I do, however, wonder how quickly the ordinary folks, who will likely continue to fight the Russians after the Red Army has chewed its way across Ukraine, will go from ‘heroic freedom fighters’ to ‘bandits who should just give up and go home so we can all get back to normal’. It looks good right now to be 300 miles away from the fighting and report on it, but eventually those reporters will want to go back to the land of soft beds and good food, and the politicians will stop seeing Ukraine as an opportunity to acquire money, power, and spotlight time.

What is the difference between hoarding, panic buying, and doing research on what the prices of your favorite commodities are expected to reach in the next year and laying in enough coffee that you won’t have to go through caffeine withdrawal until next Christmas?

Today’s Earworm

Happy New Year to everyone. Cross your fingers, knock wood, and hope things start getting better.

Today’s Earworm

Merry Christmas to you and yours. May the light of the season shine into your life and make your burdens lighter.

Today’s Earworm

20 Years On

At 8:46 AM, on September 11, 2001, the world changed.  By the end of the day, thousands of innocent people would be dead.  Our allies and friends around the world stood with us and pledged to protect and help the United States after the attacks.  Most of all, Americans closed ranks and became more than what we were before.

Americans of all walks of life and beliefs stood together, arm in arm, to mourn the dead and hold each other up.  We saw politicians of all stripes stand on the Capitol steps and sing “God Bless America”.  For one, brief, shining moment, we were one Nation with a common thought.

In the 20 years since that terrible day, we have lost that, squandered it.  To me, that is the true tragedy of 9/11.  We showed that we are capable of finding common cause, of being Americans.  But somehow, we lost that.  We are more divided now than we were on September 10.  Where once we tried to do as much for each other as we could, now we step over each other’s bodies in a quest to be ‘right’.

Today, I look back and I mourn.  I mourn not only the lives lost that day, but also the loss of our sense of belonging, of duty, and of love for one another.

I hope, in my lifetime, for something approaching that moment when we all stood together, to return.  I only pray that it doesn’t take another tragedy to cause it.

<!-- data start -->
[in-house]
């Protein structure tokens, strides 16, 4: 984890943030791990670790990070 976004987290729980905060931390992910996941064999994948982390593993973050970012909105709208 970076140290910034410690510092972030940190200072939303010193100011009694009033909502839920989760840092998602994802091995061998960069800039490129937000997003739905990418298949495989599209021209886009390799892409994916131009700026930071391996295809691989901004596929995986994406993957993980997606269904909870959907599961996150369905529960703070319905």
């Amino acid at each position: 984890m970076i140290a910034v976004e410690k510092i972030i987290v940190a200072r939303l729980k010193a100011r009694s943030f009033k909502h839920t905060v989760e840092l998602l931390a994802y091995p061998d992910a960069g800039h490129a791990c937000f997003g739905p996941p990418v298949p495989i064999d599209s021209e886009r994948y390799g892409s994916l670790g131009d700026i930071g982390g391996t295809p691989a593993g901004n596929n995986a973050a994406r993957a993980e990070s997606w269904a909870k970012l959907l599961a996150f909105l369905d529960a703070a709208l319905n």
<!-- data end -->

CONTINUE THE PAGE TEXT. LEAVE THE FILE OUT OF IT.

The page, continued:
Movie Review – Shang-Chi and the Legend of the Ten Rings

Alternate title – Crouching Panther, Hidden Avenger.

Marvel’s newest contribution to its already huge collection of popcorn movies, Shang-Chi and the Legend of the Ten Rings, is a fun, engrossing ride that holds on and doesn’t let go.  If you enjoyed the Avengers, you’ll love this one.

I won’t give a plot synopsis other than to say that the film includes one of the most romantic ass-kickings I’ve ever seen.  It is studded with martial-arts sequences and just enough comedy to remind you that it’s a comic-book movie.  If well-done martial arts movies set in either a classical or modern Chinese setting are your thing, this one is definitely up your alley.

The acting in the movie is superb.  Simu Liu stars as Shang-Chi. His ability to work both the emotional and physical side of his character make Shang-Chi real from the first scene.  He is supported by a strong cast of notable actors, including Michelle Yeoh and Tony Leung Chiu Wai.  A surprisingly strong performance by Awkwafina as Katy, his friend/love interest, filled out the cast and added some light-hearted levity to what could easily have become a much heavier and darker story.

The movie runs at over two hours, but it didn’t feel like it.  The plot moves quickly, pausing only a few times to expand on one point or another.  The characters are thrown down a rabbit hole and keep running until the very end.

Like all Marvel movies, Shang-Chi is targeted at younger people, but older folks who enjoyed the rest of the MCU should also enjoy it.  A good portion of the movie is in Chinese with subtitles, so if you’re watching with younger children who can’t read quickly, you may have to provide some help so they can keep up with the dialogue.  Other than a bit of mild cursing, though, Shang-Chi is appropriate for youngsters who can handle The Avengers or Spiderman movies.  That’s right, Shang-Chi is for the children.

So, if you’re in need of a couple of hours where you can just absorb a fast-paced action movie with outstanding acting, amazing visuals, and great characters, you really ought to check out Shang-Chi and the Legend of the Ten Rings.